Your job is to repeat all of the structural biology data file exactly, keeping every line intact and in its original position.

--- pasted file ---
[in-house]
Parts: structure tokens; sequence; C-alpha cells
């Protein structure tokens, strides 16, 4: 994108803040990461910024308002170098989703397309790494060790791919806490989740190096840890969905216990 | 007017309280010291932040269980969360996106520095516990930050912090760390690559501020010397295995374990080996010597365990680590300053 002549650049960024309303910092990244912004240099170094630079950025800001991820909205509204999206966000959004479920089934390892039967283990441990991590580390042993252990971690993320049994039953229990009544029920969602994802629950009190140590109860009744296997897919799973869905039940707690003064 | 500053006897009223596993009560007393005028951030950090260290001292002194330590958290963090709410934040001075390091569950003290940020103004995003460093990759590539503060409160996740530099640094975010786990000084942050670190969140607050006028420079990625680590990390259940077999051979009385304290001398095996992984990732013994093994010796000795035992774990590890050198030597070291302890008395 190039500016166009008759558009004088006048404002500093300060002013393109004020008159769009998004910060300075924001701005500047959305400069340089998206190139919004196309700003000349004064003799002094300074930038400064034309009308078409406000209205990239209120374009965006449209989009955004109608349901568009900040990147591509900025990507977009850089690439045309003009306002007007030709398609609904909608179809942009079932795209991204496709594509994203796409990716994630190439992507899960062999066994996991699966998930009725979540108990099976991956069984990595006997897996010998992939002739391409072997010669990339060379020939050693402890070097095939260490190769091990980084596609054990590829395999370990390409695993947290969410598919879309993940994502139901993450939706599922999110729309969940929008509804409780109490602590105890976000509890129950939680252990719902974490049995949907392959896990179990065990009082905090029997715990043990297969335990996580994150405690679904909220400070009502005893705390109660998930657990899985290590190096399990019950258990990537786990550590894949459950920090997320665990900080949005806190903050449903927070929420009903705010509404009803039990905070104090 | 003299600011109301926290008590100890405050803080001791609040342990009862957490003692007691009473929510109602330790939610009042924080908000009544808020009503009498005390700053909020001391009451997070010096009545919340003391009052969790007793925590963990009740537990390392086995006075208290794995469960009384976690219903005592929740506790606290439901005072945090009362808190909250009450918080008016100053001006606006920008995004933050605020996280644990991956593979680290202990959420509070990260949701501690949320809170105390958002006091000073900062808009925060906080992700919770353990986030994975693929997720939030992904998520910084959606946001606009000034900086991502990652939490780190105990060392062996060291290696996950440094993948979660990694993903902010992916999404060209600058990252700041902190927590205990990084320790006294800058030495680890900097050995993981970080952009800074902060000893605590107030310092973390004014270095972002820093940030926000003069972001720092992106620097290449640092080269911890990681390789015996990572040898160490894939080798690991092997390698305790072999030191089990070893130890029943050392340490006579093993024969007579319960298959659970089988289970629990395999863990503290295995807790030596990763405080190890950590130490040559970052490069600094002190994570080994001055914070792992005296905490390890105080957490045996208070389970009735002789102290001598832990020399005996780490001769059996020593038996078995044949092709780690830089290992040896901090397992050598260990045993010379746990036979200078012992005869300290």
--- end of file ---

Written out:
[in-house]
Parts: structure tokens; sequence; C-alpha cells
């Protein structure tokens, strides 16, 4: 994108803040990461910024308002170098989703397309790494060790791919806490989740190096840890969905216990 | 007017309280010291932040269980969360996106520095516990930050912090760390690559501020010397295995374990080996010597365990680590300053 002549650049960024309303910092990244912004240099170094630079950025800001991820909205509204999206966000959004479920089934390892039967283990441990991590580390042993252990971690993320049994039953229990009544029920969602994802629950009190140590109860009744296997897919799973869905039940707690003064 | 500053006897009223596993009560007393005028951030950090260290001292002194330590958290963090709410934040001075390091569950003290940020103004995003460093990759590539503060409160996740530099640094975010786990000084942050670190969140607050006028420079990625680590990390259940077999051979009385304290001398095996992984990732013994093994010796000795035992774990590890050198030597070291302890008395 190039500016166009008759558009004088006048404002500093300060002013393109004020008159769009998004910060300075924001701005500047959305400069340089998206190139919004196309700003000349004064003799002094300074930038400064034309009308078409406000209205990239209120374009965006449209989009955004109608349901568009900040990147591509900025990507977009850089690439045309003009306002007007030709398609609904909608179809942009079932795209991204496709594509994203796409990716994630190439992507899960062999066994996991699966998930009725979540108990099976991956069984990595006997897996010998992939002739391409072997010669990339060379020939050693402890070097095939260490190769091990980084596609054990590829395999370990390409695993947290969410598919879309993940994502139901993450939706599922999110729309969940929008509804409780109490602590105890976000509890129950939680252990719902974490049995949907392959896990179990065990009082905090029997715990043990297969335990996580994150405690679904909220400070009502005893705390109660998930657990899985290590190096399990019950258990990537786990550590894949459950920090997320665990900080949005806190903050449903927070929420009903705010509404009803039990905070104090 | 003299600011109301926290008590100890405050803080001791609040342990009862957490003692007691009473929510109602330790939610009042924080908000009544808020009503009498005390700053909020001391009451997070010096009545919340003391009052969790007793925590963990009740537990390392086995006075208290794995469960009384976690219903005592929740506790606290439901005072945090009362808190909250009450918080008016100053001006606006920008995004933050605020996280644990991956593979680290202990959420509070990260949701501690949320809170105390958002006091000073900062808009925060906080992700919770353990986030994975693929997720939030992904998520910084959606946001606009000034900086991502990652939490780190105990060392062996060291290696996950440094993948979660990694993903902010992916999404060209600058990252700041902190927590205990990084320790006294800058030495680890900097050995993981970080952009800074902060000893605590107030310092973390004014270095972002820093940030926000003069972001720092992106620097290449640092080269911890990681390789015996990572040898160490894939080798690991092997390698305790072999030191089990070893130890029943050392340490006579093993024969007579319960298959659970089988289970629990395999863990503290295995807790030596990763405080190890950590130490040559970052490069600094002190994570080994001055914070792992005296905490390890105080957490045996208070389970009735002789102290001598832990020399005996780490001769059996020593038996078995044949092709780690830089290992040896901090397992050598260990045993010379746990036979200078012992005869300290």